c.1900 Oscar Schmidt Bowlback Mandolin

This bowlback mandolin, though unmarked, was almost certainly made by Oscar Schmidt in New Jersey around c.1890-1900 or so -- and I'd say leaning on the earlier side. It's 100% original and has old-fashioned "hollow tube" brass-plate European (German?) made tuners.

The neck is mahogany while the nut, bridge, and fretboard are ebony. It also has a Brazilian rosewood bowl and spruce top, all of good quality. My work on the instrument included brace re-glues, hairline (center join) glue to the top, a fret dress, cleaning, and setup.

For an old Oscar Schmidt, this mandolin is in fantastic shape, missing only a few pieces of pearl from its bindings but otherwise unharmed. The top had sunk a little before I reglued the braces but it's settled back to an almost ideal shape (and plenty stable).

Tone is sweet and sustained with that great classical clarity one expects from a nicer bowlback. Bass is not thin on this and the overall sound is balanced. It's a slightly narrower-width body than most other American makes, so it feels pretty comfortable in the lap and less topsy-turvy.

Did I mention the pearl stars and butterfly inlay in the pickguard? Nice!

Rosewood-veneered headstock. Note the hollow-tube brass shafts on the tuners as well as the bone buttons!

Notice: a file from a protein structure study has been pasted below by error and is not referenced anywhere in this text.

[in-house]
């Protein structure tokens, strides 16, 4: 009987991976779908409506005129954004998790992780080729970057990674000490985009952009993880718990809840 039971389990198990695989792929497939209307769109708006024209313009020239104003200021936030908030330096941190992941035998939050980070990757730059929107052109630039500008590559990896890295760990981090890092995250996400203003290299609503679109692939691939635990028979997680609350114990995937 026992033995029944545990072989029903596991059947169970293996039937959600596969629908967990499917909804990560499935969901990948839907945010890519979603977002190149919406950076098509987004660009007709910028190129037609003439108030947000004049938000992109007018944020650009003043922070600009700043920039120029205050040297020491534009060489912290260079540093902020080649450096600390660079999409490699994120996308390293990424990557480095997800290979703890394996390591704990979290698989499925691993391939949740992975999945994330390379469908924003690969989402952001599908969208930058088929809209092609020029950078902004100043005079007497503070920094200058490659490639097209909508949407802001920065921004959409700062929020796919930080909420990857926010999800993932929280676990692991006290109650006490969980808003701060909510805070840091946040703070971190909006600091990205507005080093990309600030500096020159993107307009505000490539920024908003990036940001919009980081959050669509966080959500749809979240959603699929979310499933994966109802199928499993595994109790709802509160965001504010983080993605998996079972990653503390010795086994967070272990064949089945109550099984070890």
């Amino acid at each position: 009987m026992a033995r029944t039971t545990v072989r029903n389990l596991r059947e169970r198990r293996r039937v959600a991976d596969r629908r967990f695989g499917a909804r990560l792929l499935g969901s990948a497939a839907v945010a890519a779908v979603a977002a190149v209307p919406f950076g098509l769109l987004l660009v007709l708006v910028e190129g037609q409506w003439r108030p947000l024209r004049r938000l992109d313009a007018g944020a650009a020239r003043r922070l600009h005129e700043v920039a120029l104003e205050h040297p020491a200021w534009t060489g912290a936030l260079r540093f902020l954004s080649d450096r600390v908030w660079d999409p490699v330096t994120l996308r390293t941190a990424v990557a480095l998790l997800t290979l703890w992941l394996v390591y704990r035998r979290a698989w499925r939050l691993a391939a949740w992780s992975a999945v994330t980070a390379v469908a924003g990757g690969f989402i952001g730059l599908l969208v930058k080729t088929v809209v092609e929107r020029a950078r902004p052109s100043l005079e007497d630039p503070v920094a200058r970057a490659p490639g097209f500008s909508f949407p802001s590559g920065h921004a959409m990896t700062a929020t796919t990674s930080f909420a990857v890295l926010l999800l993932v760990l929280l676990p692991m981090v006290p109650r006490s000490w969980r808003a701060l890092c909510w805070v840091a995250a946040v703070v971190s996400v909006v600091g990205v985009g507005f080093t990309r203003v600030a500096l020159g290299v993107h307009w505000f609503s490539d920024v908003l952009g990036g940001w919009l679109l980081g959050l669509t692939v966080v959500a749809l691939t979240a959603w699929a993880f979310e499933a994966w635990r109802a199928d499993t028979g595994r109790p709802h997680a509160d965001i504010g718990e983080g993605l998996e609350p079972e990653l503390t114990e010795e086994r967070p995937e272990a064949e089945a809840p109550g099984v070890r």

MOP dots on the board, too. Action is just about perfect -- 1/16" at the 12th fret -- despite a very tiny hair of relief to the neck.

Cute tailpiece.

Isn't that pretty?

Nice old tuners.

Overall, a great old American bowlback. Maybe not as wide-spectrum and full as a Vega but certainly as nice as an old American Conservatory or high end Washburn as far as tone goes.

1 comment:

luvsawdust said...

Hey Jake,
I was recently gifted a similar vintage OS bowlback, in pretty rough shape however. The top has caved in pretty significantly and has a decent size crack on the bass side of the top. Did you reglue the braces after removing the top, or could you get to them with it in place? Also need a new fingerboard. Its only got the first six frets left and the slots for the rest are actually gone. Maybe they were trying to counteract the falling action caused by the top sinking. This thing was loved and played hard by someone.